Woolworths surges ahead of Coles in supermarket war

Woolworths finally outdoes Coles in sales growth.

Woolworths finally outdoes Coles in sales growth.

Woolworths has increased its sales by almost 4 per cent in the last three months, more than twice the growth enjoyed by arch-rival Wesfarmers.

In the three months to September, the nation’s biggest supermarket chain sold $15.5 billion worth of products across all of its retail outlets and hotels.

That was 3.7 per cent more than it sold in the same period last year.

Woolworths’ supermarket business did particularly well, with Australian food sales growing by 4.9 per cent.

The business also saw growth in its alcohol sales (3.8 per cent), its hotels business (4.1 per cent), and the embattled BIG W (2.5 per cent).

Coles’ sales growth for the same period was weak in comparison.

The Wesfarmers-owned supermarket chain only grew its food and liquor sales by 1.5 per cent in the first quarter of the current financial year, selling $9.37 billion worth of products.

But when Coles Express – including petrol – sales were included, sales actually fell by 0.3 per cent.

The three-month period was also a boon for Woolworths shoppers as well as shareholders, who saw prices fall by 2.4 per cent – or 4 per cent if you exclude tobacco.

The quarterly results will be welcomed by Woolworths shareholders, who have watched the supermarket giant struggle to keep up with Coles’ and, more generally, Wesfarmers’ surging sales growth over the last decade.

Woolworths has particularly struggled to keep up with two of Wesfarmers’ other key businesses: Bunnings and Kmart.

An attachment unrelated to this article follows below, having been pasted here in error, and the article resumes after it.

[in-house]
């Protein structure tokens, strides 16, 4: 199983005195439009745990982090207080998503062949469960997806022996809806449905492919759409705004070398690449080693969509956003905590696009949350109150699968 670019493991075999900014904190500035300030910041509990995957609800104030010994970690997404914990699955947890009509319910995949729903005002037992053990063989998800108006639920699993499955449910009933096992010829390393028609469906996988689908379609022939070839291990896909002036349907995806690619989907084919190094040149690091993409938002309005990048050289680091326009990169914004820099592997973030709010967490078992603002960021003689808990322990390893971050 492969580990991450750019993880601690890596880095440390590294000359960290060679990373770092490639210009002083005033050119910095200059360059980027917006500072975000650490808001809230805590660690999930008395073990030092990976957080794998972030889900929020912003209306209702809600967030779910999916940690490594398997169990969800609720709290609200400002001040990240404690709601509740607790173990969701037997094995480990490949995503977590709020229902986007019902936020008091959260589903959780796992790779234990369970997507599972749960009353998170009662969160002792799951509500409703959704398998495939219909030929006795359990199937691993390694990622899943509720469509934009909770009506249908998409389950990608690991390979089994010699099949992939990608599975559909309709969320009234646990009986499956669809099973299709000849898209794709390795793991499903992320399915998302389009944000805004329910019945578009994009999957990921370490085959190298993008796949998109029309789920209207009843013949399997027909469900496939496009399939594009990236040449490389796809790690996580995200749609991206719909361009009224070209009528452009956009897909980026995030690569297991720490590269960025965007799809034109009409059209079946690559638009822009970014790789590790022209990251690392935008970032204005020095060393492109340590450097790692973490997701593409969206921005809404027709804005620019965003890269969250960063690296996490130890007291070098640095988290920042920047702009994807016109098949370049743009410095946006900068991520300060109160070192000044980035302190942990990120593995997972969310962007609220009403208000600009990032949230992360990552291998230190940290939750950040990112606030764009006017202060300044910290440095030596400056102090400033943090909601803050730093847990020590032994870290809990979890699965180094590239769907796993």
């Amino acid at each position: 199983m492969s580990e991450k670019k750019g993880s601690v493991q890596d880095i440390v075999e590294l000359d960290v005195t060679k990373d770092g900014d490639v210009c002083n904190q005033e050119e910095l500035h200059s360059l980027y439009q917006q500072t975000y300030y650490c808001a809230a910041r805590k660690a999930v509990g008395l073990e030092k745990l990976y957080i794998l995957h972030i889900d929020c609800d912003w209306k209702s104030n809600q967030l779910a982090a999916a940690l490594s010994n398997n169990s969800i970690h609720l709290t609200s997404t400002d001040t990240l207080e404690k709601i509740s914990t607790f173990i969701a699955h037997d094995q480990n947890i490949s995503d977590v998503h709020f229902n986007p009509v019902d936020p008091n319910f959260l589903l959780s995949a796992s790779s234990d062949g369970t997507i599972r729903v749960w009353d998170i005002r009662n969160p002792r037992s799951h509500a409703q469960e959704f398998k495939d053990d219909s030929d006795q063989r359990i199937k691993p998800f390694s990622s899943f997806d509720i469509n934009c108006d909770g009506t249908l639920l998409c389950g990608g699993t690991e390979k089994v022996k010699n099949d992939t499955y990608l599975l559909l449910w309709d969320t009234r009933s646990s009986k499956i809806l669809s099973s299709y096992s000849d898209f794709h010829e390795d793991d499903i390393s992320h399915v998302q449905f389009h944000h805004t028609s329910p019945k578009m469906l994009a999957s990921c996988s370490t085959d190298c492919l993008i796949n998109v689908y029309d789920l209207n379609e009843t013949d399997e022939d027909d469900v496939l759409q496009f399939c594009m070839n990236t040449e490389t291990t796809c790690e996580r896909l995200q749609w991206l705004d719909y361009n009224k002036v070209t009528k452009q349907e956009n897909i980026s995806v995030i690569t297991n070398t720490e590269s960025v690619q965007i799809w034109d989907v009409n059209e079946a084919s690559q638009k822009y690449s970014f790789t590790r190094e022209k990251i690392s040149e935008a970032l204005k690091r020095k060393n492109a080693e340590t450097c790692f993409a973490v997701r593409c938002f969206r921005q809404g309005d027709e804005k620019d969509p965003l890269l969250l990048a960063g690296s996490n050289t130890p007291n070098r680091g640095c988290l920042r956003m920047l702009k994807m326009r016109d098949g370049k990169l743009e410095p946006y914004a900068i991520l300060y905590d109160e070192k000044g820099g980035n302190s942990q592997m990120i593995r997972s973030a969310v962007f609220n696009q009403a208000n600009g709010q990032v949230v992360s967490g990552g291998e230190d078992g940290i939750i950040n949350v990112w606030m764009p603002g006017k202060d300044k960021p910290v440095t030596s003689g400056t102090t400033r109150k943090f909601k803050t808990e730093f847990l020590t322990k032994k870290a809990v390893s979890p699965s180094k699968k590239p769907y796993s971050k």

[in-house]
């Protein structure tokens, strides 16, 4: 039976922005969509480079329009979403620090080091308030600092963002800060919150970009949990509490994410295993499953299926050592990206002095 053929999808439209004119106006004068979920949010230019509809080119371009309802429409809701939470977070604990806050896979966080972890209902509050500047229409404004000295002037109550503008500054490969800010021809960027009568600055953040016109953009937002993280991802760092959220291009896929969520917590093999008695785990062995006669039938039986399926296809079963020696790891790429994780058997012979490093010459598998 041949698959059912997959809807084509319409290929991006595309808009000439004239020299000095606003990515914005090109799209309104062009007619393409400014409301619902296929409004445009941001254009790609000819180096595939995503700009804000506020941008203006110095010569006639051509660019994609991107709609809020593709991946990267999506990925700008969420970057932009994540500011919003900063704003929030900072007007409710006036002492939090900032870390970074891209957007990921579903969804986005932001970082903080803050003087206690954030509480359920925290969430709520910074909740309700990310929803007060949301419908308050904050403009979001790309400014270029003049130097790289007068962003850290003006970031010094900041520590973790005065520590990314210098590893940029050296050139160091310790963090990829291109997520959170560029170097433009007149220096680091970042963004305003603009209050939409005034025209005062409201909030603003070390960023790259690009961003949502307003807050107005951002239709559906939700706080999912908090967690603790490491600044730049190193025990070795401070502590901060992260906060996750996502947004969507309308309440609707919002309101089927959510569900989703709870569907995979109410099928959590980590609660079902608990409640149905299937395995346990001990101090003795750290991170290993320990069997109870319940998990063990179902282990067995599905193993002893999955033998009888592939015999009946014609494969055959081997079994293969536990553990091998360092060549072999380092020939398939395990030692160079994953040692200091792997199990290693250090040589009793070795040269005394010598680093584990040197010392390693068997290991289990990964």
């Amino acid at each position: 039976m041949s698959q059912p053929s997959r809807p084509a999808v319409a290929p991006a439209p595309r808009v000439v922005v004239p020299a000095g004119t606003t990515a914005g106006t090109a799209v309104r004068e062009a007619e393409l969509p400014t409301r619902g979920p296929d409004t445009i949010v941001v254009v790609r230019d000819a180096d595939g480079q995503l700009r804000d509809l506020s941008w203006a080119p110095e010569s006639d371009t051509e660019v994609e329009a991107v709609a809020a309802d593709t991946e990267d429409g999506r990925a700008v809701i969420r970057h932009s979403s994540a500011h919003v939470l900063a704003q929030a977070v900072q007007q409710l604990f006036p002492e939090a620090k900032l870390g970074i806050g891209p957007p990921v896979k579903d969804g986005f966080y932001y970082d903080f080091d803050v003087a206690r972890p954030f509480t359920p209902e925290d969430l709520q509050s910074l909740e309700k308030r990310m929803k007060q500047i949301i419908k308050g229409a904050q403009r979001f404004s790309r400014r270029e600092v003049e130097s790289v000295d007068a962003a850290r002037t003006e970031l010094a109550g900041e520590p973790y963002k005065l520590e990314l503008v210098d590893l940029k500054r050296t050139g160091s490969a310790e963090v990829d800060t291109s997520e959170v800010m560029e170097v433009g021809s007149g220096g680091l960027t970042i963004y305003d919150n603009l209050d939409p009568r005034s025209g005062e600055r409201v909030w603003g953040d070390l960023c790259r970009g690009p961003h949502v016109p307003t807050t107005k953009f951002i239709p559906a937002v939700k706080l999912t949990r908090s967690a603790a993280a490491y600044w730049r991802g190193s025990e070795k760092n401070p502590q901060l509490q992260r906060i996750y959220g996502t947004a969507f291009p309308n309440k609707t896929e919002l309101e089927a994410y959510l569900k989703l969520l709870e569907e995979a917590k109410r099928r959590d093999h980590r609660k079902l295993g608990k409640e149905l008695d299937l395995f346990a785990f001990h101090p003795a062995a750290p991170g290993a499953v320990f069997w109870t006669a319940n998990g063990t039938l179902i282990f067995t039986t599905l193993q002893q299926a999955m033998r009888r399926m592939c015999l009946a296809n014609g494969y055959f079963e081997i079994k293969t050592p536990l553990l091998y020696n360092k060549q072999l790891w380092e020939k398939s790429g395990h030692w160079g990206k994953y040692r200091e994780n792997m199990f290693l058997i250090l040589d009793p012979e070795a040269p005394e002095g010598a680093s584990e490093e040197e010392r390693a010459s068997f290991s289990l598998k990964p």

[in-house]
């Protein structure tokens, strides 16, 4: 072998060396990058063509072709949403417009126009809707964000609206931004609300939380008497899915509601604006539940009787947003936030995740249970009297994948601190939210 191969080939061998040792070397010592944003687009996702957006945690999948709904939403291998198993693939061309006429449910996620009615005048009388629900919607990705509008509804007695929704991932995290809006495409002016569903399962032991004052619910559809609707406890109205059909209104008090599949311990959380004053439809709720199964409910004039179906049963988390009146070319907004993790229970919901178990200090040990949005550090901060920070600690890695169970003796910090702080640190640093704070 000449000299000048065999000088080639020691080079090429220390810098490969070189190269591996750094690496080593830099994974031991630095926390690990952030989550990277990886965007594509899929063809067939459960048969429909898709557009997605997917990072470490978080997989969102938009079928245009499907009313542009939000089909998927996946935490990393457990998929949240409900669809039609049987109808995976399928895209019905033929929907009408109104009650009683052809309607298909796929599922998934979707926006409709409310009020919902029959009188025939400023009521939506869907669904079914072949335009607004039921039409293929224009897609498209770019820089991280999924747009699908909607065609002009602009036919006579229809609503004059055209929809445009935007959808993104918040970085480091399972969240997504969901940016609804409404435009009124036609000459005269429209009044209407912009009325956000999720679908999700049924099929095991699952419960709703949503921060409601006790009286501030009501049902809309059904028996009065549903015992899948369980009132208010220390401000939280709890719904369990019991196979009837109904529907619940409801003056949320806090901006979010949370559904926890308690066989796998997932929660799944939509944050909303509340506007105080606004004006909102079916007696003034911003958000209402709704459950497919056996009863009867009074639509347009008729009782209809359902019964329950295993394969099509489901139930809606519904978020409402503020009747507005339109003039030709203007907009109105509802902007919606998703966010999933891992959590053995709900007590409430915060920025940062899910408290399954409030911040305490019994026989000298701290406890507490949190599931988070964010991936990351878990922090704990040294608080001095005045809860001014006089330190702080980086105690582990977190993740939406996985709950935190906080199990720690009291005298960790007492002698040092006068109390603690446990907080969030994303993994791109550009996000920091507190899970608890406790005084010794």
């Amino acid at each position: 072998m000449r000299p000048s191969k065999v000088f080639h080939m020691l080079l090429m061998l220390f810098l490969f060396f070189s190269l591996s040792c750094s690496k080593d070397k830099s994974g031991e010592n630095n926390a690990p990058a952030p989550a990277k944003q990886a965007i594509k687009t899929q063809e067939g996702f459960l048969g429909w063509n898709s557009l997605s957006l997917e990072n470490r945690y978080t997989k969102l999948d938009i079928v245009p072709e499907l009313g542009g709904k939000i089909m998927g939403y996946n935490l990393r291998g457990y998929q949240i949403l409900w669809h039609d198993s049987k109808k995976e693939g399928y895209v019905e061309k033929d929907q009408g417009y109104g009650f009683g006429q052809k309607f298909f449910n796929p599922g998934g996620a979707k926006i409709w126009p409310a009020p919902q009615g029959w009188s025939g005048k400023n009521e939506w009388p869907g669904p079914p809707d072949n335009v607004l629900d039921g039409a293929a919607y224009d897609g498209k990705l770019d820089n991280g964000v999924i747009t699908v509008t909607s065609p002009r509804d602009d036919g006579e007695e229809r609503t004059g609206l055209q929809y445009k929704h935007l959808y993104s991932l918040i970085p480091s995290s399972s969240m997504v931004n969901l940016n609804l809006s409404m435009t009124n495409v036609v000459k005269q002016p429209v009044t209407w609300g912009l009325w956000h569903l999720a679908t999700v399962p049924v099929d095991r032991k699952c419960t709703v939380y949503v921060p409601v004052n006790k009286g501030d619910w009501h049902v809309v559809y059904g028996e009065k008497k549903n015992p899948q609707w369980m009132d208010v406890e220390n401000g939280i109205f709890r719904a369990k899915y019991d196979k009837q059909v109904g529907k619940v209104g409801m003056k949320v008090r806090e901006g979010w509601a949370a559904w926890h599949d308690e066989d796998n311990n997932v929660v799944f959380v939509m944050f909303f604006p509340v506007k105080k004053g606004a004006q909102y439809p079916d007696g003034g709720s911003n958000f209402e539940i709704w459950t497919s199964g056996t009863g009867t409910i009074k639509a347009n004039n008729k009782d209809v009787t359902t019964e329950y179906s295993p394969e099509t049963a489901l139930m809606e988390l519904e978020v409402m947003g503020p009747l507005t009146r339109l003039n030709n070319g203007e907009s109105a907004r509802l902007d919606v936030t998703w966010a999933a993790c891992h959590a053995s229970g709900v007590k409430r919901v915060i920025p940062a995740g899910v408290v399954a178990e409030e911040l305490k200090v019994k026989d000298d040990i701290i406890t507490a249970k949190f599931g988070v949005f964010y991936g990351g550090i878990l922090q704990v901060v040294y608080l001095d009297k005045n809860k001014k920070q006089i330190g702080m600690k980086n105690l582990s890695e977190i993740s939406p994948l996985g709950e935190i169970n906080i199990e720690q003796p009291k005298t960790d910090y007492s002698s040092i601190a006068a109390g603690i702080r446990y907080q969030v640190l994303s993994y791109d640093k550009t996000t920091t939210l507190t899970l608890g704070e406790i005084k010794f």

Woolworths offloaded its Bunnings competitor Masters earlier this year.

Its Kmart competitor, BIG W, meanwhile, saw sales growth of 2.5 per cent – a significant turnaround on the 5.7 per cent drop in sales it suffered in the corresponding quarter last year.

The positive figures saw Woolworths’ share price to jump to 1.5 per cent as of 1pm on Tuesday.

Nevertheless, the results come at a time of intensifying competition in the grocery and retail sectors.

German-owned Aldi has aggressively grown its market share in recent years, currently standing at 8.6 per cent, compared to Woolworths’ 36.8 per cent and Coles’ 30.9 per cent.

International players Kaufmann and Amazon Fresh are poised to enter the Australian market, a move sure to ramp up an already highly competitive sector.

Commenting on Tuesday’s results, Woolworths Group CEO Brad Banducci addressed this increasing competition.

“We are also conscious of the changing needs of our customers who are looking for increasing levels of convenience and we are working hard to meet this need, with Pick up one of the many initiatives we have underway,” he said.

“While we are pleased with the progress during the quarter, there remains much more to do with our focus now firmly on the important Christmas trading period.”

Topics: Woolworths
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